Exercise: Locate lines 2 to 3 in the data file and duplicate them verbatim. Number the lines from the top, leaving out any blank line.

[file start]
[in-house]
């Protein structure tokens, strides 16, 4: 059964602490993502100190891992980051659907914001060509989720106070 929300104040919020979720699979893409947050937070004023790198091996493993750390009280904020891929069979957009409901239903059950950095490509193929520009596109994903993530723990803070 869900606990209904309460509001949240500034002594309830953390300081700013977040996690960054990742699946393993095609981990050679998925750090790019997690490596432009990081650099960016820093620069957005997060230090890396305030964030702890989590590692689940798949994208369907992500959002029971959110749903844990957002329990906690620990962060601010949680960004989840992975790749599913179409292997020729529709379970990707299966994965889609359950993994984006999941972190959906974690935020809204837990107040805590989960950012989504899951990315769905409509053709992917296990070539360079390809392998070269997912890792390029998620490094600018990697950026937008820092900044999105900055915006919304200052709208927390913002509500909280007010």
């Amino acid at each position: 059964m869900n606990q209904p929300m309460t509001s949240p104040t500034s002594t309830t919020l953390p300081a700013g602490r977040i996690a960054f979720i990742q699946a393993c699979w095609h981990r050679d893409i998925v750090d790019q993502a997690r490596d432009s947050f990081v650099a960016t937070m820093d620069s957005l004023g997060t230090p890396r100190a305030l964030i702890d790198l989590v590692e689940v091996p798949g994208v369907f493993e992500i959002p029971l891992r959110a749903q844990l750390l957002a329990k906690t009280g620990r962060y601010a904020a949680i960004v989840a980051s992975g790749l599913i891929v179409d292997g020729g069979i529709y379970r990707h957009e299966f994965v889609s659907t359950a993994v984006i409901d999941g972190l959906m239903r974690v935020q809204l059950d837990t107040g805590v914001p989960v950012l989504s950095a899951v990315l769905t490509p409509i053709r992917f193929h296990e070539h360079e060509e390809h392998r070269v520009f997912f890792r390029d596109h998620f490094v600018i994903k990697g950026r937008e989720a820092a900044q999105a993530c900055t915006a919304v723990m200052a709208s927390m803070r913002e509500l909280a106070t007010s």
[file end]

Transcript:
């Protein structure tokens, strides 16, 4: 059964602490993502100190891992980051659907914001060509989720106070 929300104040919020979720699979893409947050937070004023790198091996493993750390009280904020891929069979957009409901239903059950950095490509193929520009596109994903993530723990803070 869900606990209904309460509001949240500034002594309830953390300081700013977040996690960054990742699946393993095609981990050679998925750090790019997690490596432009990081650099960016820093620069957005997060230090890396305030964030702890989590590692689940798949994208369907992500959002029971959110749903844990957002329990906690620990962060601010949680960004989840992975790749599913179409292997020729529709379970990707299966994965889609359950993994984006999941972190959906974690935020809204837990107040805590989960950012989504899951990315769905409509053709992917296990070539360079390809392998070269997912890792390029998620490094600018990697950026937008820092900044999105900055915006919304200052709208927390913002509500909280007010």
């Amino acid at each position: 059964m869900n606990q209904p929300m309460t509001s949240p104040t500034s002594t309830t919020l953390p300081a700013g602490r977040i996690a960054f979720i990742q699946a393993c699979w095609h981990r050679d893409i998925v750090d790019q993502a997690r490596d432009s947050f990081v650099a960016t937070m820093d620069s957005l004023g997060t230090p890396r100190a305030l964030i702890d790198l989590v590692e689940v091996p798949g994208v369907f493993e992500i959002p029971l891992r959110a749903q844990l750390l957002a329990k906690t009280g620990r962060y601010a904020a949680i960004v989840a980051s992975g790749l599913i891929v179409d292997g020729g069979i529709y379970r990707h957009e299966f994965v889609s659907t359950a993994v984006i409901d999941g972190l959906m239903r974690v935020q809204l059950d837990t107040g805590v914001p989960v950012l989504s950095a899951v990315l769905t490509p409509i053709r992917f193929h296990e070539h360079e060509e390809h392998r070269v520009f997912f890792r390029d596109h998620f490094v600018i994903k990697g950026r937008e989720a820092a900044q999105a993530c900055t915006a919304v723990m200052a709208s927390m803070r913002e509500l909280a106070t007010s």